[cfe-dev] [llvm-dev] [RFC] Loading Bitfields with Smallest Needed Types

Bill Wendling via cfe-dev cfe-dev at lists.llvm.org
Fri May 29 16:56:51 PDT 2020

On Fri, May 29, 2020 at 4:50 PM Craig Topper <craig.topper at gmail.com> wrote:
> I thought the IR you showed in March had the store in one function and the load in another function. Option 3 would not handle that.
Yeah. That's an entirely different issue though as it'll need IPA. I'm
a bit skeptical about the initial report as I suspect that a store at
the end of a function would have retired or at least made it to a
cache by the time the function returns, the stack's readjusted,
registers restored, etc. So I think some of the details in the initial
reports may have been a bit off.


> On Fri, May 29, 2020 at 4:29 PM Bill Wendling via cfe-dev <cfe-dev at lists.llvm.org> wrote:
>> On Fri, May 29, 2020 at 4:00 PM Richard Smith <richard at metafoo.co.uk> wrote:
>> >
>> > On Fri, 29 May 2020 at 11:06, John McCall via llvm-dev <llvm-dev at lists.llvm.org> wrote:
>> >>
>> >> On 28 May 2020, at 18:42, Bill Wendling wrote:
>> >>
>> >> > On Tue, May 26, 2020 at 7:49 PM James Y Knight via llvm-dev
>> >> > <llvm-dev at lists.llvm.org> wrote:
>> >> >>
>> >> >> At least in this test-case, the "bitfield" part of this seems to be a
>> >> >> distraction. As Eli notes, Clang has lowered the function to LLVM IR
>> >> >> containing consistent i16 operations. Despite that being a different
>> >> >> choice from GCC, it should still be correct and consistent.
>> >> >>
>> >> > I suspect that this is more prevalent with bitfields as they're more
>> >> > likely to have the load / bitwise op / store operations done on them,
>> >> > resulting in an access type that can be shortened. But yes, it's not
>> >> > specific to just bitfields.
>> >> >
>> >> > I'm more interested in consistency, to be honest. If the loads and
>> >> > stores for the bitfields (or other such shorten-able objects) were the
>> >> > same, then we wouldn't run into the store-to-load forwarding issue on
>> >> > x86 (I don't know about other platforms, but suspect that consistency
>> >> > wouldn't hurt). I liked Arthur's idea of accessing the object using
>> >> > the type size the bitfield was defined with (i8, i16, i256). It would
>> >> > help with improving the heuristic. The downside is that it could lead
>> >> > to un-optimal code, but that's the situation we have now, so...
>> >>
>> >> Okay, but what concretely are you suggesting here?  Clang IRGen is
>> >> emitting accesses with consistent sizes, and LLVM is making them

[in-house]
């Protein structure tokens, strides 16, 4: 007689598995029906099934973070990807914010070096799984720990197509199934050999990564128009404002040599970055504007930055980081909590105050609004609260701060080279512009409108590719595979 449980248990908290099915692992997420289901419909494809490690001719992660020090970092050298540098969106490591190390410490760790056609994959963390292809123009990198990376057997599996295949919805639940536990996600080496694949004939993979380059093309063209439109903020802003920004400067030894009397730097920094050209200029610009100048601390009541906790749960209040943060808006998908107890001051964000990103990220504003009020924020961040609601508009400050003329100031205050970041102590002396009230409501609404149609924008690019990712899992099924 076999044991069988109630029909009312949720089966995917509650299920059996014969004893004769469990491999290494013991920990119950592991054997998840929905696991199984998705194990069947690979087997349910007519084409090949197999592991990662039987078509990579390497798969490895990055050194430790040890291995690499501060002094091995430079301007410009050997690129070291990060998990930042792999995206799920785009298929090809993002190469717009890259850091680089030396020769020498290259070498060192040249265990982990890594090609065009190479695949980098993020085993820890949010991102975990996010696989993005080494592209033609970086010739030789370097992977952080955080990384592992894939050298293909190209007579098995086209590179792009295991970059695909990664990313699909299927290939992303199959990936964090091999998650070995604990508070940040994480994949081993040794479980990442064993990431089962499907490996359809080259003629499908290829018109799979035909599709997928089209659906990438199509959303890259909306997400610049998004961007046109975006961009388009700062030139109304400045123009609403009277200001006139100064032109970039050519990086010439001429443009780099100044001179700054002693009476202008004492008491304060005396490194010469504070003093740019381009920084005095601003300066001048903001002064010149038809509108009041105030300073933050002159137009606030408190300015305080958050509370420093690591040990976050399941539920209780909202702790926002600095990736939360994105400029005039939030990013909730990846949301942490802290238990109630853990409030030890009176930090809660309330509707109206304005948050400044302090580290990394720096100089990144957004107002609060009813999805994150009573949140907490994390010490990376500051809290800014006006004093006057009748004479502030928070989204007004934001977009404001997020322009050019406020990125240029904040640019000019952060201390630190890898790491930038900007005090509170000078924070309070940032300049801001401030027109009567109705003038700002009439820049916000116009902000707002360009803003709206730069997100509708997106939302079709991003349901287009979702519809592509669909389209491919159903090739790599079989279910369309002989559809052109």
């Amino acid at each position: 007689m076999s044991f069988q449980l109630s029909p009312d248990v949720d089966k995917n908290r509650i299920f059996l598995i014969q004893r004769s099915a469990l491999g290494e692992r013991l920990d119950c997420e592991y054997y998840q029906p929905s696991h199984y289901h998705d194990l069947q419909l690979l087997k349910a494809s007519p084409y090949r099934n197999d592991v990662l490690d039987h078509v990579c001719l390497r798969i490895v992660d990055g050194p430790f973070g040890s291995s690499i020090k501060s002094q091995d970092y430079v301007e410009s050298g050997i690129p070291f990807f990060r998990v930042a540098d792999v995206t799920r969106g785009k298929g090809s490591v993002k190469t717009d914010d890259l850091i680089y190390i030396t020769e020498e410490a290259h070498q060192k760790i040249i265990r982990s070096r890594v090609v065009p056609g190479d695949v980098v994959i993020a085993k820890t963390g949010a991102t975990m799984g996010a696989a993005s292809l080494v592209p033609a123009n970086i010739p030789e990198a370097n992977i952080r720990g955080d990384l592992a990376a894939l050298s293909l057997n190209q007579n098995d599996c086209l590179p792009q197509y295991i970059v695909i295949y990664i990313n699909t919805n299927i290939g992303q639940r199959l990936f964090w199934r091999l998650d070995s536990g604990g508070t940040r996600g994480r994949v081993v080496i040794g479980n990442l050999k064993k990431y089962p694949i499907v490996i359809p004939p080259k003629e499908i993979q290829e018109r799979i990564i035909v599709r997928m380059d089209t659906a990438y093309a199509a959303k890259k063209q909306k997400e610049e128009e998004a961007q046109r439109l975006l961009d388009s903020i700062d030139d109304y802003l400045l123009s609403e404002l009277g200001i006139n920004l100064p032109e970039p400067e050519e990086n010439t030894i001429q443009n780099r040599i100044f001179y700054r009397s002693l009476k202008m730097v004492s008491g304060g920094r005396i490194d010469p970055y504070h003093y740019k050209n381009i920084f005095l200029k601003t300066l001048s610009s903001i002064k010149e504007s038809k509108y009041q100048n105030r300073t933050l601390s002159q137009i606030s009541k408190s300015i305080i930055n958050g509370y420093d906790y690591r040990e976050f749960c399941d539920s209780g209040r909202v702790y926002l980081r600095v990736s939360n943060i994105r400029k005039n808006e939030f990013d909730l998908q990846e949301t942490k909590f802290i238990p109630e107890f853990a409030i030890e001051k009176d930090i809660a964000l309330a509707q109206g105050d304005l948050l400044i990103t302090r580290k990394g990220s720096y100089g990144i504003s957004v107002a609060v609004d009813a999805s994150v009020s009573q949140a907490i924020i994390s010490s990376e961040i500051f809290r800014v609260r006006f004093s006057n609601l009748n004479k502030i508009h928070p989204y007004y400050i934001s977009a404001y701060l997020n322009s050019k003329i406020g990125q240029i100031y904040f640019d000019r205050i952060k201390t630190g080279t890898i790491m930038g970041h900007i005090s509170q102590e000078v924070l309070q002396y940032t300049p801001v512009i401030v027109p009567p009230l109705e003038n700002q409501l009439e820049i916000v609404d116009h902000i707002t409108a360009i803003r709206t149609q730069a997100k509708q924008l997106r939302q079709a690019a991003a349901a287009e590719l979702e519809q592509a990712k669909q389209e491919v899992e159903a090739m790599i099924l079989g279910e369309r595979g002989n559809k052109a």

>> >> inconsistent.  Are you just asking Clang to emit smaller accesses
>> >> in the hope that LLVM won’t mess them up?
>> >
>> >
>> > I don't think this has anything to do with bit-fields or Clang's lowering. This seems to "just" be an optimizer issue (one that happens to show up for bit-field access patterns, but also affects other cases). Much-reduced testcase:
>> >
>> > unsigned short n;
>> > void set() { n |= 1; }
>> >
>> > For this testcase, -O2 generates a 1-byte 'or' instruction, which will often be a pessimization when there are also full-width accesses. I don't think the frontend can or should be working around this.
>> We're a bit (heh) tied in what we can do. LLVM's IR doesn't convey
>> that we're working with a bitfield, but as many pointed out it's not
>> bitfield-specific (I didn't mean to imply that it was *only* bitfields
>> affected by this with my initial post, that was just where it showed
>> up). The front-end generates code that's perfectly valid for the
>> various accesses, and changing what it generates doesn't seem like it
>> would be worth the hassle. (E.g. using i1, i3, etc. for the bitfields
>> (note I'm *not* suggesting we do this, I'm just using as an example).)
>> So what we're left with is trying to ensure that we don't generate
>> sub-optimal code via the DAG combiner and other passes. Some ideas off
>> the top of my head:
>> 1. Avoid generating byte-sized bitwise operations, because as Richard
>> pointed out they can lead to pessimizations.
>> 2. Come up with a better heuristic to determine if we're going to
>> generate inconsistent load/store accesses to the same object.
>> 3. Transform the machine instructions before register allocation to
>> ensure that all accesses to the same address are the same size, or at
>> least that the stores are of equal or greater size than the loads.
>> Option (1) may be the simplest and could potentially solve our immediate issue.
>> Option (2) is difficult because the DAG combiner operates on a single
>> BB at a time and doesn't have visibility into past DAGs it modified.
>> Option (3) allows us to retain the current behavior and gives us
>> visibility into the whole function, not just an individual BB.
>> I kind of like option 3, but I'm open to other suggestions.
>> -bw
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